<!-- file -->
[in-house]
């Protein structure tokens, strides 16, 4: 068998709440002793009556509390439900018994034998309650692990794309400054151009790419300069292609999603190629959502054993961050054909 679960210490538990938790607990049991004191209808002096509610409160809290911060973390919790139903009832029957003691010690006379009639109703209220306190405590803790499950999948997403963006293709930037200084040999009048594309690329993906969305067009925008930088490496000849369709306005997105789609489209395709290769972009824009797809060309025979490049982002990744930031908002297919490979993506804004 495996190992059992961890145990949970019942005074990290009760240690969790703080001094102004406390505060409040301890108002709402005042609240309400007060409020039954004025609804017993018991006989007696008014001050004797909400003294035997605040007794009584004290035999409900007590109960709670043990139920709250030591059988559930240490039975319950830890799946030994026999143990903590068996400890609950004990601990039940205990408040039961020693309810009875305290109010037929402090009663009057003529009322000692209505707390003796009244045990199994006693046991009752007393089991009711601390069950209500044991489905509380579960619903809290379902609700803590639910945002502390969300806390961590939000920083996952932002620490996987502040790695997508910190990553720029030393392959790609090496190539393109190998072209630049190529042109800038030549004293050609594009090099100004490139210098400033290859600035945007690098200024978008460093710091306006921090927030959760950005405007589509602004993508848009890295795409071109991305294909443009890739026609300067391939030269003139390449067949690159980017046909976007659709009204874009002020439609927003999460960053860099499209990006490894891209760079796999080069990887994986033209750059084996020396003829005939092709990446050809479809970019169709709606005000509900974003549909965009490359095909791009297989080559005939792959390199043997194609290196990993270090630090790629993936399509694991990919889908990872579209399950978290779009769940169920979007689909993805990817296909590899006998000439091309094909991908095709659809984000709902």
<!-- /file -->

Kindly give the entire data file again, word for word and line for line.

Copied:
[in-house]
């Protein structure tokens, strides 16, 4: 068998709440002793009556509390439900018994034998309650692990794309400054151009790419300069292609999603190629959502054993961050054909 679960210490538990938790607990049991004191209808002096509610409160809290911060973390919790139903009832029957003691010690006379009639109703209220306190405590803790499950999948997403963006293709930037200084040999009048594309690329993906969305067009925008930088490496000849369709306005997105789609489209395709290769972009824009797809060309025979490049982002990744930031908002297919490979993506804004 495996190992059992961890145990949970019942005074990290009760240690969790703080001094102004406390505060409040301890108002709402005042609240309400007060409020039954004025609804017993018991006989007696008014001050004797909400003294035997605040007794009584004290035999409900007590109960709670043990139920709250030591059988559930240490039975319950830890799946030994026999143990903590068996400890609950004990601990039940205990408040039961020693309810009875305290109010037929402090009663009057003529009322000692209505707390003796009244045990199994006693046991009752007393089991009711601390069950209500044991489905509380579960619903809290379902609700803590639910945002502390969300806390961590939000920083996952932002620490996987502040790695997508910190990553720029030393392959790609090496190539393109190998072209630049190529042109800038030549004293050609594009090099100004490139210098400033290859600035945007690098200024978008460093710091306006921090927030959760950005405007589509602004993508848009890295795409071109991305294909443009890739026609300067391939030269003139390449067949690159980017046909976007659709009204874009002020439609927003999460960053860099499209990006490894891209760079796999080069990887994986033209750059084996020396003829005939092709990446050809479809970019169709709606005000509900974003549909965009490359095909791009297989080559005939792959390199043997194609290196990993270090630090790629993936399509694991990919889908990872579209399950978290779009769940169920979007689909993805990817296909590899006998000439091309094909991908095709659809984000709902």